In general coffee plants live between 30-40 years, though some can live over 80! These plants, technically considered a shrub, are pruned about once a year to keep them from growing too tall; most farmers and harvesters prefer them to stay around 5-7 feet so they’re easier to maintain and harvest year over year. This height also allows them to avoid too much direct sunlight, which can negatively impact the plant’s growth.

Here are a few other fun facts:

  • The growth of the plant and the flavor of its coffee beans are affected by many factors, including climate, elevation, soil type, and seed varietal.
  • A good harvester can pick approximately 100-200 pounds of coffee cherries every day, which equals 20-40 pounds of coffee beans.
  • Coffee cherries do not ripen all at the same time; Several harvests of the same plant may be required until all of the cherries have been picked at peak ripeness.
  • The average time from flowering to harvesting is approximately nine months.
  • Bees love coffee as well! Honey bees feed on the nectar of the flowers and ingest the same caffeine we do.

TYPES OF COFFEE PLANTS

There are two main species of coffee species that we consume: Arabica and Robusta. Within the Arabica coffee family there are 100 different varietals, whereas the Robusta coffee family has just a couple. The species and varietal of the coffee plant affects how it tastes, how much caffeine it has, and where it grows:

Arabica: The majority of coffee farmed and consumed throughout the world comes from the Arabica family because it produces a better-tasting coffee. The first-ever Arabica coffee bean plant was discovered in Ethiopia, which is where half of the world’s coffee production comes from.  Arabica beans are known for high-quality flavors and aromas, with more complexity and sweetness detectable in the cup. 100% of The Roasterie’s coffees come from the Arabica family!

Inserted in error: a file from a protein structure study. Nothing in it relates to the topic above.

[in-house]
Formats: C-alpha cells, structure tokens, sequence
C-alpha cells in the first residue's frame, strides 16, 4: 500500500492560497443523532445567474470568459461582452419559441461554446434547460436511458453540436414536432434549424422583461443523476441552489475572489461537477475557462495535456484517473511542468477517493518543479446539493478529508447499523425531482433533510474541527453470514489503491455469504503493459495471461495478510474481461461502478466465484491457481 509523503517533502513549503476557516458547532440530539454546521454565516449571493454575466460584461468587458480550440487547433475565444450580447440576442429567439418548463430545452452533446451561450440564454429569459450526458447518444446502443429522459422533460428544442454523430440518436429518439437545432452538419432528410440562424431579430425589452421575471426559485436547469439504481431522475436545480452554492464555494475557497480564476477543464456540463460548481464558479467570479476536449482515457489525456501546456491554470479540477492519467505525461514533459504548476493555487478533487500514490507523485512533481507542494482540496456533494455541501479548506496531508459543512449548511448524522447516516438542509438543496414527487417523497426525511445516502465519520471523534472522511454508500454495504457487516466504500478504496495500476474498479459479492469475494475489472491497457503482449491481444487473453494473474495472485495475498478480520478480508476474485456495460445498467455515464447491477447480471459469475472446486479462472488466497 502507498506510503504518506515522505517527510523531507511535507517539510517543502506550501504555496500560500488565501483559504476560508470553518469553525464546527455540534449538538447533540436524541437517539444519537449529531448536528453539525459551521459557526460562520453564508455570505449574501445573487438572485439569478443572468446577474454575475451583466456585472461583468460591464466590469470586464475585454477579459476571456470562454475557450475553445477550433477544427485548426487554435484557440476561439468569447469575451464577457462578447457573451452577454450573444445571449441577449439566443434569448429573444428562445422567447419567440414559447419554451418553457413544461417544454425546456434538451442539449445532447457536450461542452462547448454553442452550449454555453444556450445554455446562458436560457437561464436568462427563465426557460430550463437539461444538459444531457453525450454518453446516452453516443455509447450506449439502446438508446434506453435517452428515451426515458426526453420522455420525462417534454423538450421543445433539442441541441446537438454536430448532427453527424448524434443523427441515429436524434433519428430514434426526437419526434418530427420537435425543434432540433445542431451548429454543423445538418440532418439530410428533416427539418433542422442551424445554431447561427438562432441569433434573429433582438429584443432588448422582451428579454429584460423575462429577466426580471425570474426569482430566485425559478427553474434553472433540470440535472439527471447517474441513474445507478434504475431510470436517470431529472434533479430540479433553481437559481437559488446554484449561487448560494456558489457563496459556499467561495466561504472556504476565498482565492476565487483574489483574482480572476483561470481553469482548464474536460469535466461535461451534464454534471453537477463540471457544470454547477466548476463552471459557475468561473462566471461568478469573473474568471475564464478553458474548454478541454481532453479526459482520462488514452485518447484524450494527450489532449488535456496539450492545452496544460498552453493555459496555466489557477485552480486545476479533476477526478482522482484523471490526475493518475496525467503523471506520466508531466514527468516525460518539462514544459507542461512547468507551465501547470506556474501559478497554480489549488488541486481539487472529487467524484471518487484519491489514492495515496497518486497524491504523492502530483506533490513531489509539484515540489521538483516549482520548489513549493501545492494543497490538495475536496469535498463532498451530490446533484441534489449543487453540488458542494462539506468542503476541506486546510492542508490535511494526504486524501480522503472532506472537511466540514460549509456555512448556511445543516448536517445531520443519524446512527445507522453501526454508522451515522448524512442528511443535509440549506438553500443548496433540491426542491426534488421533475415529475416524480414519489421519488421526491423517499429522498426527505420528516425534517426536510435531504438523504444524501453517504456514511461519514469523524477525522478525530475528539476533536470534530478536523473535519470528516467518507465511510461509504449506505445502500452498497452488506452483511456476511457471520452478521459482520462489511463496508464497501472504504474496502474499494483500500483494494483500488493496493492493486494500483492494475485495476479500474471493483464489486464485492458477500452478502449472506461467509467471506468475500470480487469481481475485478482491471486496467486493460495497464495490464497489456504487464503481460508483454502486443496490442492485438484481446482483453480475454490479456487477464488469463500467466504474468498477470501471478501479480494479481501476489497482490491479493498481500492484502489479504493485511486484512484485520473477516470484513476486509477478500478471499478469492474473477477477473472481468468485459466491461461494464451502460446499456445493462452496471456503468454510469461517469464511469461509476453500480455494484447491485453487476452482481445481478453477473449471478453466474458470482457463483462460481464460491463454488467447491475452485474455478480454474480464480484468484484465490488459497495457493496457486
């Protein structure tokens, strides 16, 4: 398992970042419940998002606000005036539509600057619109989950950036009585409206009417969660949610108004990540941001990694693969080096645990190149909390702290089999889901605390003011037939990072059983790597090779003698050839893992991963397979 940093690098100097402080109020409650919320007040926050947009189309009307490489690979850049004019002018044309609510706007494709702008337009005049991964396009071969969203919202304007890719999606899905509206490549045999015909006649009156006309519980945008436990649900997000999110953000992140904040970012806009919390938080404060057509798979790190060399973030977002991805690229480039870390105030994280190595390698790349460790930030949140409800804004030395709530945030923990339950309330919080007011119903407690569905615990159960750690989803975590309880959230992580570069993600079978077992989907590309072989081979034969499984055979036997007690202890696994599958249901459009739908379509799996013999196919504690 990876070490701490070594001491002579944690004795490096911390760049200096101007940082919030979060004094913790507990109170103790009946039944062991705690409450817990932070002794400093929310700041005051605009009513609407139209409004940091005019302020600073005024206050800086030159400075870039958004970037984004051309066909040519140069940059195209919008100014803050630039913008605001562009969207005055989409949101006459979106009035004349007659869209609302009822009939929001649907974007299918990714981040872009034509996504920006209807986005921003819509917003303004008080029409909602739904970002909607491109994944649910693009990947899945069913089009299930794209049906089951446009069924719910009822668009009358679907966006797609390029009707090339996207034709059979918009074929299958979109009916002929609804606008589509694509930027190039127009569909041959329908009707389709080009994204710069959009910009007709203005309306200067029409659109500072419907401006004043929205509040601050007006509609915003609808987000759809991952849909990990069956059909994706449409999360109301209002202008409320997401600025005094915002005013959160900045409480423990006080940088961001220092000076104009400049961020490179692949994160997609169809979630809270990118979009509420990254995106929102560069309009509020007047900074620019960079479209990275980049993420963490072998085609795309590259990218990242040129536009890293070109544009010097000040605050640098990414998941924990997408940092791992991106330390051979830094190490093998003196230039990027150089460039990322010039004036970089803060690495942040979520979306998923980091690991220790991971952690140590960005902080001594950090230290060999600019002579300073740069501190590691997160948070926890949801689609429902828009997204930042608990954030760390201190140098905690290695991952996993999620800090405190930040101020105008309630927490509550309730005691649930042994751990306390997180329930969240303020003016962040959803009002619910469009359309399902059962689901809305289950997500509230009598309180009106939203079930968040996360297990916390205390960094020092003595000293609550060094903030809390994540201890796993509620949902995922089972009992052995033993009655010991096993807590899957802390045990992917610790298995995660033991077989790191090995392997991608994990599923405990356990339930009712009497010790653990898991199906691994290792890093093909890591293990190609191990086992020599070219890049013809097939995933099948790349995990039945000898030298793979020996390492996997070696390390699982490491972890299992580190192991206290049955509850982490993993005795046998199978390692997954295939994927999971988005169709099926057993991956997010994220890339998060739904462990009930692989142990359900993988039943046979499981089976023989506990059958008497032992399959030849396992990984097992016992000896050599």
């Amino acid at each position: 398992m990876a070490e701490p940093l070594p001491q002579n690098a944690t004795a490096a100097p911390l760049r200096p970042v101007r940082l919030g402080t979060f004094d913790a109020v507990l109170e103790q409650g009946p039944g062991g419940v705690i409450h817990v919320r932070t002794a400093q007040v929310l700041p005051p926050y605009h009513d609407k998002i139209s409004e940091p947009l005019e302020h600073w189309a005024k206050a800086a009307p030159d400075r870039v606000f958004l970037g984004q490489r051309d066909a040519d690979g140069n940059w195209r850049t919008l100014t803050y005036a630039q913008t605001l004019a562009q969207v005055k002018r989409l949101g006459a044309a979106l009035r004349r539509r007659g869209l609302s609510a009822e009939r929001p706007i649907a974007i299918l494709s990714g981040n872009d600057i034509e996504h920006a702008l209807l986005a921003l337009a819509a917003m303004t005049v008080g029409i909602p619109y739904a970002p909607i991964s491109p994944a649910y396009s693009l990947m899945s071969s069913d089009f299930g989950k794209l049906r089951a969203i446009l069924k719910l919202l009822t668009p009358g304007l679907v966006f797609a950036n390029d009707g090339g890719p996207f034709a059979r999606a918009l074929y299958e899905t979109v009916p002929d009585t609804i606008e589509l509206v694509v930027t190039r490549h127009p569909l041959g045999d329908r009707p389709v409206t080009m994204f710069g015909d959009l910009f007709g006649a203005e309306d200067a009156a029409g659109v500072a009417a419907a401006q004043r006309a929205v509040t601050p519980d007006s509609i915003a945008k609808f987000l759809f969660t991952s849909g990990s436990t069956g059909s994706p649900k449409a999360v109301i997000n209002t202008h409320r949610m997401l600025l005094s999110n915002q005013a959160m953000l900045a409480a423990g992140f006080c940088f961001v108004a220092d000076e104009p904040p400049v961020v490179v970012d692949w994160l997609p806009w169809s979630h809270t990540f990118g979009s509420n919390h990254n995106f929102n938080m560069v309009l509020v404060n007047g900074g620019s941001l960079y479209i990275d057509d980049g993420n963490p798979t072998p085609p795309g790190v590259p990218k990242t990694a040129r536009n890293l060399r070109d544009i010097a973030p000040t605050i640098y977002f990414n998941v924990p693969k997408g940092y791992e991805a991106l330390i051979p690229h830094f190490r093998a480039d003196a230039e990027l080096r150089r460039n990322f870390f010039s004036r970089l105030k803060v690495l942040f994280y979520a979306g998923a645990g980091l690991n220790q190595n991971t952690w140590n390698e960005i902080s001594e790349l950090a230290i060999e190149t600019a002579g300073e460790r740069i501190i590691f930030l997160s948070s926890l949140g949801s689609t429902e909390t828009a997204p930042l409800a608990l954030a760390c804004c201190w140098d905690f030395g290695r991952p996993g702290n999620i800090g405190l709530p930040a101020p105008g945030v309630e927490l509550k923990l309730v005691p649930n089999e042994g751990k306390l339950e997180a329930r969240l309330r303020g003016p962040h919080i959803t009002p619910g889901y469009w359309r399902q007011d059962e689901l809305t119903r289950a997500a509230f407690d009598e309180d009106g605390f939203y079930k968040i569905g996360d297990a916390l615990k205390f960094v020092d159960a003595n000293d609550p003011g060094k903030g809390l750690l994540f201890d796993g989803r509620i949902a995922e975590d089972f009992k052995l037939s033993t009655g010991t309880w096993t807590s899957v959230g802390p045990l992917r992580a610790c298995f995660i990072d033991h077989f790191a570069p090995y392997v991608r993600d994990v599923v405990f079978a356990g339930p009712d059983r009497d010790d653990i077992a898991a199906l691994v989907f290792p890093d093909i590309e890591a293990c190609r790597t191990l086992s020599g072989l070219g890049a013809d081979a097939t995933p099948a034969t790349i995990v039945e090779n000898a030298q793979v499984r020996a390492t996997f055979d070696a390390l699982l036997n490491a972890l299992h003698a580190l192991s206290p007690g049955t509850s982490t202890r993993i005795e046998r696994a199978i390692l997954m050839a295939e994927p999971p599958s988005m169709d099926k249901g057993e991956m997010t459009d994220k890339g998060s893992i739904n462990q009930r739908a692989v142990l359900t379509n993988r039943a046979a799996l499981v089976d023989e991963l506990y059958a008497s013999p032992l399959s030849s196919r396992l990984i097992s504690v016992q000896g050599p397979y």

Robusta: These are smaller beans that have fewer sugar compounds, causing Robusta coffees to take on more earthy, bitter flavors and have more caffeine content. Robusta is also much easier to cultivate than Arabica, which is why they are a cheaper coffee bean. The low price point is why Robusta’s use is usually relegated to commercial-grade products, like instant coffee.

Anatomy of a Coffee Bean

Inside every coffee cherry, you will find two seeds. These seeds are protected by several protective layers that must be carefully removed before they can be roasted.

coffee plant graphic
Photo courtesy of Eric Lewis
  • Exocarp: Outer skin or peel of the fruit. The exocarp starts as a green color that slowly changes color as the fruit matures.
  • Mesocarp: Thin layer of pulp or flesh directly underneath the exocarp.
  • Endocarp: A parchment-like envelope that covers the bean. During the maturation process, this layer hardens to limit the final size of the bean.
  • Spermoderm: Another layer of a thin membrane or seed skin that envelops the bean.
  • Endosperm: The true seed (bean) itself. Before it is roasted, it is a beautiful green color.

It’s only after all of these layers are carefully removed and the green seed is extracted from the coffee cherry that we can finally begin the roasting process.

Thanks to this tree, we can enjoy our daily cup of joe—but there’s certainly more to it than meets the eye!